Pierre Bonnard

His life, his work

bonnard par ostierPierre Bonnard (1867-1947) is without a doubt one of the most important French painters of the first half of the 20th century.

The personality of Bonnard was fashioned by the end of the impressionist period and the Nabi movement of which he was one of the leaders. He later freed himself from the influence of all artistic movements and conventions to develop a very personal style. His sensitive vision of the world then predominates: an enchanting, vibrant and luminous nature in opposition with reality. Although bearing an appearance of quiet simplicity, his work is complex, full of nuances and seemingly timeless.

Pierre Bonnard was born at Fontenay-aux-Roses on the 3rd of October 1867. From a very early age Bonnard showed a great interest in drawing and colour. While he was studying law, following his father's wishes, Bonnard dreamt more and more of dedicating his life exclusively to painting. He therefore entered the Académie Julian and met Maurice Denis, Paul Ranson, Henri-Gabriel Ibels and Edouard Vuillard whom he felt closest to. Bonnard found happiness amongst his fellow art students.

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Le Bosquet

Le BosquetIn 1904 Pierre Bonnard also discovered the Midi during a visit to Saint-Tropez, where his friends Edouard Vuillard and Ker-Xavier Roussel were staying. He met with Valtat and Signac, who also received Matisse and Derain that same year, both on their way to fauvism. At the invitation of Manguin, he returned there for a longer stay in the summer of 1909, which enabled him to paint several canvases. Until 1914 he kept alternating between Paris, Normandy and the Midi.

In the Midi, Bonnard discovered a light and vegetation unknown to him. The colour of the eucalyptus, olive trees, almond trees and mimosas reveals itself in the Mediterranean light. The painter was immediately touched. He wrote to his mother the following phrase that was to become famous: "I had a thousand and one nights' shot. The sea, the yellow walls, the reflections as colourful as the lights..."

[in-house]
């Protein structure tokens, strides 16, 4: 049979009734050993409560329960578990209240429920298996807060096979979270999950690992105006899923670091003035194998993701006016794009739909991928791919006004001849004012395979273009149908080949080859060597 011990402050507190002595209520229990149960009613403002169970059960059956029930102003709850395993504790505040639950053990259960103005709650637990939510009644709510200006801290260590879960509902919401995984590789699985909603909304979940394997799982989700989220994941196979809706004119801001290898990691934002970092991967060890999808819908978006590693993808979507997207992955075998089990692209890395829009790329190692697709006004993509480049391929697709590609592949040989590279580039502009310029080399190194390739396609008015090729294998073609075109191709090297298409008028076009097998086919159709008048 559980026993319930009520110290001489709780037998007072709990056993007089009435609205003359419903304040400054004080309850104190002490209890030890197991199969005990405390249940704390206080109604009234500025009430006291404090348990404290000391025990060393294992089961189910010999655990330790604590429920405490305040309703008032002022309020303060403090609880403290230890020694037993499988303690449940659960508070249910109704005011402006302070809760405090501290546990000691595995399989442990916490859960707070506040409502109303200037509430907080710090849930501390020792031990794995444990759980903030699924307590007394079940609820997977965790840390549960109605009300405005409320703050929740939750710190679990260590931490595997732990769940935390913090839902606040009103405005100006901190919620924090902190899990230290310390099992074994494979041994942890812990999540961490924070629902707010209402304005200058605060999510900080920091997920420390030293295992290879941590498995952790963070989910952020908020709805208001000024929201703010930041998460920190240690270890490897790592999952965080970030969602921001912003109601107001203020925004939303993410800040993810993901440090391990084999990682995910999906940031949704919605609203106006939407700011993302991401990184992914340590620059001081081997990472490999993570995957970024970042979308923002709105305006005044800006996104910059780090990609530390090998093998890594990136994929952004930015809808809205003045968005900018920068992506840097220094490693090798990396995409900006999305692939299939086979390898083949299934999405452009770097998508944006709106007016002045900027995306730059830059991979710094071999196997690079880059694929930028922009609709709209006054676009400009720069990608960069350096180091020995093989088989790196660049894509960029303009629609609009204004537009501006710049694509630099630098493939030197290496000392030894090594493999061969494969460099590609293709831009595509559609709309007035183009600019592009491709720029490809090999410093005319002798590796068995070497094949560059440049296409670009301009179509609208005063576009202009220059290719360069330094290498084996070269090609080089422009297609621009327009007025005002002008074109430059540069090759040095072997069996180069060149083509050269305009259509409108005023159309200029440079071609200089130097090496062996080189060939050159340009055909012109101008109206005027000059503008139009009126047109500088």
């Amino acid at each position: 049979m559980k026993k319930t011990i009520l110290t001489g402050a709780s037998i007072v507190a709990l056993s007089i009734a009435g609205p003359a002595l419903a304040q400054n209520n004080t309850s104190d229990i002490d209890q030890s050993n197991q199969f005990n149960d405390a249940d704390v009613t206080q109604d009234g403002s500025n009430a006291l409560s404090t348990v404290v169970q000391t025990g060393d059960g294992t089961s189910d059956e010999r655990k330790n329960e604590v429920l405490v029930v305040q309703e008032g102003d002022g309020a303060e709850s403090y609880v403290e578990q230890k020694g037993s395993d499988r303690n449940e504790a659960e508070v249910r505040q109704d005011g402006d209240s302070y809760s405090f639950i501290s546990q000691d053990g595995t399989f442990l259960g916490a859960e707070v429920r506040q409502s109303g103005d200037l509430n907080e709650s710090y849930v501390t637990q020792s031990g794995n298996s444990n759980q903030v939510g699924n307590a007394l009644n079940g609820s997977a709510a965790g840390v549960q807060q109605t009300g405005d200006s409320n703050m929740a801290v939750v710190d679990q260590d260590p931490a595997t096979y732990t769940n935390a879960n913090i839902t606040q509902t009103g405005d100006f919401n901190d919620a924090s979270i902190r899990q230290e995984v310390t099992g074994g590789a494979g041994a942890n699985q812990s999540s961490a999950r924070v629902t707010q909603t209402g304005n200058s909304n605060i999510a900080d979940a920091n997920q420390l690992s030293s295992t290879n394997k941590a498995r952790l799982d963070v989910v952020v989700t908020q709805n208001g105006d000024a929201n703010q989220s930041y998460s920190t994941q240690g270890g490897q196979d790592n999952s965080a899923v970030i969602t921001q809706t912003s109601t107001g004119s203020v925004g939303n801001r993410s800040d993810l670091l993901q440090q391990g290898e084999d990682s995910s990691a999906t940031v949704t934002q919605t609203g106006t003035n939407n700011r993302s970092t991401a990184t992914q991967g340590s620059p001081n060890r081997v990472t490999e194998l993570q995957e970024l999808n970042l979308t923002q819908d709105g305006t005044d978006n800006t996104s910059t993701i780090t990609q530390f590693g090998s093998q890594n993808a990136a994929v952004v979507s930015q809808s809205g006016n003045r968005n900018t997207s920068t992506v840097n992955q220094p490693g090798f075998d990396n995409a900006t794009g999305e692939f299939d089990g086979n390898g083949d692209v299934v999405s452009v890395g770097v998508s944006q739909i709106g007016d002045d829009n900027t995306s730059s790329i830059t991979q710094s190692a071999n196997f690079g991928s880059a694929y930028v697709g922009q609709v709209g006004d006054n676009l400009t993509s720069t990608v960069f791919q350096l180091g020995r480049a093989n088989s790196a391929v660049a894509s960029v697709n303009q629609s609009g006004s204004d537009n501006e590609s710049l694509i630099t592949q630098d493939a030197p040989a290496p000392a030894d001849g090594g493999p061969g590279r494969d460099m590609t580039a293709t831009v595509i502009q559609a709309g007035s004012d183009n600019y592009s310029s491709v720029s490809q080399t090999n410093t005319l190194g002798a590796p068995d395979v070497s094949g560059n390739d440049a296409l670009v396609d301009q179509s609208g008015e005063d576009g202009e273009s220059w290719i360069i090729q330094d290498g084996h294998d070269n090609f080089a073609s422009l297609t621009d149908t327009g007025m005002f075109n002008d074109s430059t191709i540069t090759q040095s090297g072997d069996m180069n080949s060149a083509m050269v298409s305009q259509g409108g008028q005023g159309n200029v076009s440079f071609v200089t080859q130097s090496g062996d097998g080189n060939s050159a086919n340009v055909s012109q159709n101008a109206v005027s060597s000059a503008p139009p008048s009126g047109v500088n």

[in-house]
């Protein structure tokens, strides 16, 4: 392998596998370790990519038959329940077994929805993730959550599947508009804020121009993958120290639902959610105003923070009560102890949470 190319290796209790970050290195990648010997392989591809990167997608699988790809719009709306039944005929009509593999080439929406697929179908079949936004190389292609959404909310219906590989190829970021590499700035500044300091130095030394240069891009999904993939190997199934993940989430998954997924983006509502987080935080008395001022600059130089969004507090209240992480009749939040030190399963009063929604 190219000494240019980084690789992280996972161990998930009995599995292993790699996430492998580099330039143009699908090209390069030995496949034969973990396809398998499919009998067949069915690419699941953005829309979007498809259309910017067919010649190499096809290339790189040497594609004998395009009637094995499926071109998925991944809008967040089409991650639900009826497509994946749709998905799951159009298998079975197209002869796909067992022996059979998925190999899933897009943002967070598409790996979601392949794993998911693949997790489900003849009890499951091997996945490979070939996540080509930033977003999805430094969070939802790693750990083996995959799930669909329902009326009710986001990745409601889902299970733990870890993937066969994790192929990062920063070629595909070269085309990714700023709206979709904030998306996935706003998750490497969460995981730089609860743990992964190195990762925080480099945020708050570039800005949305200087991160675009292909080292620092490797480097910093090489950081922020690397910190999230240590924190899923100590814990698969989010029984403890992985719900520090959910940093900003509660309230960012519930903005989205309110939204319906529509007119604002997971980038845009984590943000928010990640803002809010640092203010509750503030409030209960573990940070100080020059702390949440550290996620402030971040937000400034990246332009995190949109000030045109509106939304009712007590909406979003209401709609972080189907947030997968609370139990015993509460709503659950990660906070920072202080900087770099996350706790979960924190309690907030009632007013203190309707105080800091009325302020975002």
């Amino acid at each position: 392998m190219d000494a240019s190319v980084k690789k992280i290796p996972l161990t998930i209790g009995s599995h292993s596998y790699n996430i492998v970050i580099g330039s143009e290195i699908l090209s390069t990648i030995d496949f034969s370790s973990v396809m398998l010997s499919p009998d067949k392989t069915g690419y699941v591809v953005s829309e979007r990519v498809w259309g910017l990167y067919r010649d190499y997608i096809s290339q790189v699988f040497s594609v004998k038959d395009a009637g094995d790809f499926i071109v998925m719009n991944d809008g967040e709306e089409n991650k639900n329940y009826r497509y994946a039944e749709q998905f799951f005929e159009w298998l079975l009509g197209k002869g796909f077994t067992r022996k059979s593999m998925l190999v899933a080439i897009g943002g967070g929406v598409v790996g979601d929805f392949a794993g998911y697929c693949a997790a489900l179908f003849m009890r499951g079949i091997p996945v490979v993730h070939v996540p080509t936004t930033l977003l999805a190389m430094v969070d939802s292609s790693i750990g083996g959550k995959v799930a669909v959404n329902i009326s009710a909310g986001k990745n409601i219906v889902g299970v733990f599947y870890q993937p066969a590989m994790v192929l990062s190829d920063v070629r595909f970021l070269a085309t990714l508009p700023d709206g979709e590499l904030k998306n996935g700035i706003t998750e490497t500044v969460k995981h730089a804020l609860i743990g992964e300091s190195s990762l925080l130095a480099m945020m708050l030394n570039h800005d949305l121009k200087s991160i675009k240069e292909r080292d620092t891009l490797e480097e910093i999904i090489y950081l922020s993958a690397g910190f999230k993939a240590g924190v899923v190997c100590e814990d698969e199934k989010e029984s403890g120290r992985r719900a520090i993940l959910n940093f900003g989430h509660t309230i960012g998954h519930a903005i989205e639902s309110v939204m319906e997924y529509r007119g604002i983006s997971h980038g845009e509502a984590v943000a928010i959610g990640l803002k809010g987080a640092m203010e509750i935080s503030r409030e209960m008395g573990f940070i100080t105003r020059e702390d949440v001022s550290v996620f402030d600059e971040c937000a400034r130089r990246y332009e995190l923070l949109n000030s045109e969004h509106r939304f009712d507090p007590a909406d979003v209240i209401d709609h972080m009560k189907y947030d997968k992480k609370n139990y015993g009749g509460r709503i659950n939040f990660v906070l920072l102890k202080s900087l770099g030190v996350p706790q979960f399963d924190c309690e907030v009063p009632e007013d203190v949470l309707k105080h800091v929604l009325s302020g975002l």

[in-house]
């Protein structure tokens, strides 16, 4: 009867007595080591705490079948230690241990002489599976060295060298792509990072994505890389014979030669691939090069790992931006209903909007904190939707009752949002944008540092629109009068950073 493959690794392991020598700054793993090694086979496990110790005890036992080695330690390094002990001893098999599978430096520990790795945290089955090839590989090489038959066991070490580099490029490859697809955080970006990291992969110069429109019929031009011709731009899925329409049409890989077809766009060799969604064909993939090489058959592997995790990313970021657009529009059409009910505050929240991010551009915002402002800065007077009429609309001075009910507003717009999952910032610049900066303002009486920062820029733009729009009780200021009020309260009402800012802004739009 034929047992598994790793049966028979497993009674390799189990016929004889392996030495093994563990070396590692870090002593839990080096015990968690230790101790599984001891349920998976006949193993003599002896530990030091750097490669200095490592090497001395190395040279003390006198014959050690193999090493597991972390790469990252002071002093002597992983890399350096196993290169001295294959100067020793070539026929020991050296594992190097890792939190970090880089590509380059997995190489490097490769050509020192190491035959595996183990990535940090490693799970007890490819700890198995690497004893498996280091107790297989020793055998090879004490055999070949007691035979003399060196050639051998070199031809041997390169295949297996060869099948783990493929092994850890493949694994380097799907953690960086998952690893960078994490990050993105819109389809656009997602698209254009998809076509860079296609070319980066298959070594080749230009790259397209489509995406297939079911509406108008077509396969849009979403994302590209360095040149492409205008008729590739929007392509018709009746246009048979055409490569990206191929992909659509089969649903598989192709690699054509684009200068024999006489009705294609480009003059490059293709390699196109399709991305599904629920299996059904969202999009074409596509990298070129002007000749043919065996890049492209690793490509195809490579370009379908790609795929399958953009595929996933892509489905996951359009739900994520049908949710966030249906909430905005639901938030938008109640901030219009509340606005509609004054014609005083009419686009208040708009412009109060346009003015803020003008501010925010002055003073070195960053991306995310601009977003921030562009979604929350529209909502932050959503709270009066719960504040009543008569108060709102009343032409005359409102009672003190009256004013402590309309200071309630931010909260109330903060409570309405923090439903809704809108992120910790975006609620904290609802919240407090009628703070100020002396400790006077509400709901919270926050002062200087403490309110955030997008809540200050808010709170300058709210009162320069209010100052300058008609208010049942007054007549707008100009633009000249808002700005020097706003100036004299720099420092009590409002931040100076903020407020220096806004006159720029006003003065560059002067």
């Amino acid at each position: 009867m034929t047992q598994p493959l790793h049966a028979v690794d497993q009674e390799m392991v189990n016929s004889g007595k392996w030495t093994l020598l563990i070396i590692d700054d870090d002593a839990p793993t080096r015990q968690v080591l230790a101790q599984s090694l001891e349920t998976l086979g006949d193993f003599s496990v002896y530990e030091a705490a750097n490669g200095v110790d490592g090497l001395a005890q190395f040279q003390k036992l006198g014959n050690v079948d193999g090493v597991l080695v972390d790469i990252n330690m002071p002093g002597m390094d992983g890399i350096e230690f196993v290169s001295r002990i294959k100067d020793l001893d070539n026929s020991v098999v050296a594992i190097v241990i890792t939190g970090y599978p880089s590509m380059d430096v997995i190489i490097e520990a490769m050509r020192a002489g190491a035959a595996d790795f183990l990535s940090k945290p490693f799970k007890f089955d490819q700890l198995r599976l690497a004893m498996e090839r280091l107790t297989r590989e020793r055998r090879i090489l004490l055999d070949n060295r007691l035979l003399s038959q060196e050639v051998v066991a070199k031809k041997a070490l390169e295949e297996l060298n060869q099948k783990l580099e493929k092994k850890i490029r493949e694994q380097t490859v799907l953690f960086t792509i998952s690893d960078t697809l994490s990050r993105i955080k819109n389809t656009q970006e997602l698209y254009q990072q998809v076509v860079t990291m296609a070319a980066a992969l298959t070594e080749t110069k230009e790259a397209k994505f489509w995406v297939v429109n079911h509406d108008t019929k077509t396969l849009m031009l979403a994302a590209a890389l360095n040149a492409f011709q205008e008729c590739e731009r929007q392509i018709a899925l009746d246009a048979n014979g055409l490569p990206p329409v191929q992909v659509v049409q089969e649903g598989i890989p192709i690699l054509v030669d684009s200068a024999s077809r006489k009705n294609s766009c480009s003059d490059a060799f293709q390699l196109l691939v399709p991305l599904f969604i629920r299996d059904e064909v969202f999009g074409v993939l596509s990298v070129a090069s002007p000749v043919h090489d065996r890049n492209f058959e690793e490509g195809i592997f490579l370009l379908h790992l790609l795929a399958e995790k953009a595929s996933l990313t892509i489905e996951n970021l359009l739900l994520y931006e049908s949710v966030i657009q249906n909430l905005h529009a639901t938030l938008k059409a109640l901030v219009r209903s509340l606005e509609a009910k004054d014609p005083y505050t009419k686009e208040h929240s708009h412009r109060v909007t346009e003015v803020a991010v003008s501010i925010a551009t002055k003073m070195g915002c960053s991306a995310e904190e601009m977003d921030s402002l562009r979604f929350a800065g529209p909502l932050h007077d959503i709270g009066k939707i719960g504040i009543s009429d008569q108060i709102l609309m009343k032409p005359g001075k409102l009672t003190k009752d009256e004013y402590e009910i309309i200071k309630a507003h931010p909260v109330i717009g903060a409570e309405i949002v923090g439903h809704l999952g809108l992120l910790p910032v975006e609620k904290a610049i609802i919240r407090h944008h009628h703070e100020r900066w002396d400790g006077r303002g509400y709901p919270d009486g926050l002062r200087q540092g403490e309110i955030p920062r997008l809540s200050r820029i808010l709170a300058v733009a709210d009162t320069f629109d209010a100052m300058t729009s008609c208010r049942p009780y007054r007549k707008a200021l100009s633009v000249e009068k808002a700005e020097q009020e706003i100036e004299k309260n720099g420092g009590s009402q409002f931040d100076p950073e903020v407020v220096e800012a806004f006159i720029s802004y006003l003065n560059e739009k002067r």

1922 was the year of his encounter with Le Cannet. Completely won over by this haven of peace that answered to both the health requirements of his wife Marthe, and his quest for tranquillity, nature and heights, Bonnard came there to spend every winter in various houses he had rented: "Maison Blanche" (White House), "L'Hirondelle" (The Swallow), "Le Rêve" (The Dream). In 1926 he bought a modest looking house on avenue Victoria, which he christened "Le Bosquet". Bonnard was by then very well known and had the means to buy a much larger and more comfortable house, with an easier access. But it was the quiet tranquillity of the site that captivated him, as well as the view over the Cannes bay and the Esterel massif. He transformed all the house's openings so that nature would be visible from any one point inside the house.

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Le Cannet, it can't be missed...

evidenceThe Cannet landscapes and the light of the Midi were to Bonnard endless sources of inspiration. During the 22 years he spent in Le Cannet, Bonnard painted what all the experts agree are his greatest masterpieces.

Bonnard created over three hundred works of art in Le Cannet, some of them intimate, inspired of his private world. Le Bosquet thus became the subject of many of his compositions. Bonnard painted and re-painted every corner of this pink house: the dining room, the small living room, the very famous bathroom. Some of these world famous paintings form part of his reference work. Nu dans le bain (Naked in the bath), 1936-1938, Nu devant la glace (Naked in front of the mirror), around 1934, La sortie de la baignoire (Getting out of the bath), around 1926-1930.

Another aspect of his work: landscapes. Paysage du Cannet aux toits rouges (Landscape of Cannet and its red rooftops), Ciel d'orage sur Cannes (Stormy skies over Cannes)..., the surrounding landscape moved Bonnard deeply, just as Sainte-Victoire touched Cézanne or Giverny did Monet. It was to him an inspirational land. This history of connections and identity between Bonnard and Le Cannet confers its true legitimacy to his museum.

Bonnard museum

Musee Bonnard

" I hope that my painting will keep, without cracking. I would like to appear before the young painters of the year 2000 with butterfly wings ". (Pierre Bonnard, 1946)

This wish is honored the 25th of June 2011, date of the opening of the museum. Supported by the State, who in 2006 granted it the title of "Musée de France", the museum was carried out on a site close to the Bosquet, the Saint-Vianney hotel, built in 1908.

The idea of the project was to preserve the spirit of the building, one of the last architectural remains of the Belle Epoque, while transforming its space into real exhibition space. The museum's forecourt, public reception area and museum "showcase", opens onto the boulevard Carnot. For the sake of harmony and esthetics, an exterior column (sheltering the lift) was built on one side of the villa, highlighting its architectural quality while giving the building a contemporary feel.

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